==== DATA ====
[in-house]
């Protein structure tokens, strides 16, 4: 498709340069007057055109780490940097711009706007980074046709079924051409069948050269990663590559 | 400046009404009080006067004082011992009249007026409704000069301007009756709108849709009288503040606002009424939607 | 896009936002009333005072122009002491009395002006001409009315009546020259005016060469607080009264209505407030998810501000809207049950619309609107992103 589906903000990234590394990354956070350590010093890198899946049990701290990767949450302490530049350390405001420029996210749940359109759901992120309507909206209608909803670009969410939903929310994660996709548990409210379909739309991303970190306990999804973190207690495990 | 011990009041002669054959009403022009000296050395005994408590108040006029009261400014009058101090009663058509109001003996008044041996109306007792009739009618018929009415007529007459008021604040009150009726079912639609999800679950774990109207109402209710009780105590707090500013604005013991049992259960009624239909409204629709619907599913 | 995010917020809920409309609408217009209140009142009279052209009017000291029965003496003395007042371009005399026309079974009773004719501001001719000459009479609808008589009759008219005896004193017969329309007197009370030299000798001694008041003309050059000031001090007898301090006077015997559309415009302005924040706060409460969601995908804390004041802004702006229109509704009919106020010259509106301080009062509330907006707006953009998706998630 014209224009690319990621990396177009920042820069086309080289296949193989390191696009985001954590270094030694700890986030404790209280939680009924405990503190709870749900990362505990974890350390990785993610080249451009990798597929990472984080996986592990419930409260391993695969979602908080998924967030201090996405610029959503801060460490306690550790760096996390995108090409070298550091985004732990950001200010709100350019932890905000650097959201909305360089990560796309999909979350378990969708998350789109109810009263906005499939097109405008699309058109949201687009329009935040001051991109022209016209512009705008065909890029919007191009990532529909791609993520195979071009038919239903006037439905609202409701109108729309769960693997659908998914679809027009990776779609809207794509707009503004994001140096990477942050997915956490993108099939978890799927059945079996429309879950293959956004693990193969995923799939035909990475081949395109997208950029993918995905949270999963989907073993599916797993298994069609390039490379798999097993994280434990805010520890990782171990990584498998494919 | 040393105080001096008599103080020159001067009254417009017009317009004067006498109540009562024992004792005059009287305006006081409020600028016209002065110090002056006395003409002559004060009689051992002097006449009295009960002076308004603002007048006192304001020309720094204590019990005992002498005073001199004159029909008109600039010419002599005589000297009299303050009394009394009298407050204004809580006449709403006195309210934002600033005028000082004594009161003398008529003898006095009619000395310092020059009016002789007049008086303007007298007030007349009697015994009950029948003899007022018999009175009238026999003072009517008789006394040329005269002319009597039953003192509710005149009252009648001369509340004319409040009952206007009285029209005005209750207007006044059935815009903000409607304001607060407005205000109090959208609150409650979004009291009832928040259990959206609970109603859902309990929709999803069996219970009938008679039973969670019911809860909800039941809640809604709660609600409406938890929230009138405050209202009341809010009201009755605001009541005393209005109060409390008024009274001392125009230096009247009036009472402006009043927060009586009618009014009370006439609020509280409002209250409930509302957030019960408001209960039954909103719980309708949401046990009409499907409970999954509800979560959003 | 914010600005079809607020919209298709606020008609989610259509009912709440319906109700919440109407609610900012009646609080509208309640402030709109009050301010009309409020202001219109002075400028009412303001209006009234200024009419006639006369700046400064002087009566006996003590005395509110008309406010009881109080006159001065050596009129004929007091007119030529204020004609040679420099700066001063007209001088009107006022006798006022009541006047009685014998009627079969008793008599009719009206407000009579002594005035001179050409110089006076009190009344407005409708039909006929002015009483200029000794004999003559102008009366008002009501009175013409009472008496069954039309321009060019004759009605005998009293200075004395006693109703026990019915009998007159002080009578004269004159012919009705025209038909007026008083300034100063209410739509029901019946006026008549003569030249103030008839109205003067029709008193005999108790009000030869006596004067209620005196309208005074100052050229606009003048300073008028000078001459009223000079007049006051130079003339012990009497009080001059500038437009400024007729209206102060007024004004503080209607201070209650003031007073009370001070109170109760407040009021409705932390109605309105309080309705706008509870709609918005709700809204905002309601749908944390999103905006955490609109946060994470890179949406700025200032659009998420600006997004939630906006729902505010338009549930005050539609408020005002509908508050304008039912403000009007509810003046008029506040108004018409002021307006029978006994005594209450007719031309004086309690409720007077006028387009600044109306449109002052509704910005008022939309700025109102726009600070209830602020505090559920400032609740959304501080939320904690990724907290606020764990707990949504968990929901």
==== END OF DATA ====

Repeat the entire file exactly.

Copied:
[in-house]
């Protein structure tokens, strides 16, 4: 498709340069007057055109780490940097711009706007980074046709079924051409069948050269990663590559 | 400046009404009080006067004082011992009249007026409704000069301007009756709108849709009288503040606002009424939607 | 896009936002009333005072122009002491009395002006001409009315009546020259005016060469607080009264209505407030998810501000809207049950619309609107992103 589906903000990234590394990354956070350590010093890198899946049990701290990767949450302490530049350390405001420029996210749940359109759901992120309507909206209608909803670009969410939903929310994660996709548990409210379909739309991303970190306990999804973190207690495990 | 011990009041002669054959009403022009000296050395005994408590108040006029009261400014009058101090009663058509109001003996008044041996109306007792009739009618018929009415007529007459008021604040009150009726079912639609999800679950774990109207109402209710009780105590707090500013604005013991049992259960009624239909409204629709619907599913 | 995010917020809920409309609408217009209140009142009279052209009017000291029965003496003395007042371009005399026309079974009773004719501001001719000459009479609808008589009759008219005896004193017969329309007197009370030299000798001694008041003309050059000031001090007898301090006077015997559309415009302005924040706060409460969601995908804390004041802004702006229109509704009919106020010259509106301080009062509330907006707006953009998706998630 014209224009690319990621990396177009920042820069086309080289296949193989390191696009985001954590270094030694700890986030404790209280939680009924405990503190709870749900990362505990974890350390990785993610080249451009990798597929990472984080996986592990419930409260391993695969979602908080998924967030201090996405610029959503801060460490306690550790760096996390995108090409070298550091985004732990950001200010709100350019932890905000650097959201909305360089990560796309999909979350378990969708998350789109109810009263906005499939097109405008699309058109949201687009329009935040001051991109022209016209512009705008065909890029919007191009990532529909791609993520195979071009038919239903006037439905609202409701109108729309769960693997659908998914679809027009990776779609809207794509707009503004994001140096990477942050997915956490993108099939978890799927059945079996429309879950293959956004693990193969995923799939035909990475081949395109997208950029993918995905949270999963989907073993599916797993298994069609390039490379798999097993994280434990805010520890990782171990990584498998494919 | 040393105080001096008599103080020159001067009254417009017009317009004067006498109540009562024992004792005059009287305006006081409020600028016209002065110090002056006395003409002559004060009689051992002097006449009295009960002076308004603002007048006192304001020309720094204590019990005992002498005073001199004159029909008109600039010419002599005589000297009299303050009394009394009298407050204004809580006449709403006195309210934002600033005028000082004594009161003398008529003898006095009619000395310092020059009016002789007049008086303007007298007030007349009697015994009950029948003899007022018999009175009238026999003072009517008789006394040329005269002319009597039953003192509710005149009252009648001369509340004319409040009952206007009285029209005005209750207007006044059935815009903000409607304001607060407005205000109090959208609150409650979004009291009832928040259990959206609970109603859902309990929709999803069996219970009938008679039973969670019911809860909800039941809640809604709660609600409406938890929230009138405050209202009341809010009201009755605001009541005393209005109060409390008024009274001392125009230096009247009036009472402006009043927060009586009618009014009370006439609020509280409002209250409930509302957030019960408001209960039954909103719980309708949401046990009409499907409970999954509800979560959003 | 914010600005079809607020919209298709606020008609989610259509009912709440319906109700919440109407609610900012009646609080509208309640402030709109009050301010009309409020202001219109002075400028009412303001209006009234200024009419006639006369700046400064002087009566006996003590005395509110008309406010009881109080006159001065050596009129004929007091007119030529204020004609040679420099700066001063007209001088009107006022006798006022009541006047009685014998009627079969008793008599009719009206407000009579002594005035001179050409110089006076009190009344407005409708039909006929002015009483200029000794004999003559102008009366008002009501009175013409009472008496069954039309321009060019004759009605005998009293200075004395006693109703026990019915009998007159002080009578004269004159012919009705025209038909007026008083300034100063209410739509029901019946006026008549003569030249103030008839109205003067029709008193005999108790009000030869006596004067209620005196309208005074100052050229606009003048300073008028000078001459009223000079007049006051130079003339012990009497009080001059500038437009400024007729209206102060007024004004503080209607201070209650003031007073009370001070109170109760407040009021409705932390109605309105309080309705706008509870709609918005709700809204905002309601749908944390999103905006955490609109946060994470890179949406700025200032659009998420600006997004939630906006729902505010338009549930005050539609408020005002509908508050304008039912403000009007509810003046008029506040108004018409002021307006029978006994005594209450007719031309004086309690409720007077006028387009600044109306449109002052509704910005008022939309700025109102726009600070209830602020505090559920400032609740959304501080939320904690990724907290606020764990707990949504968990929901």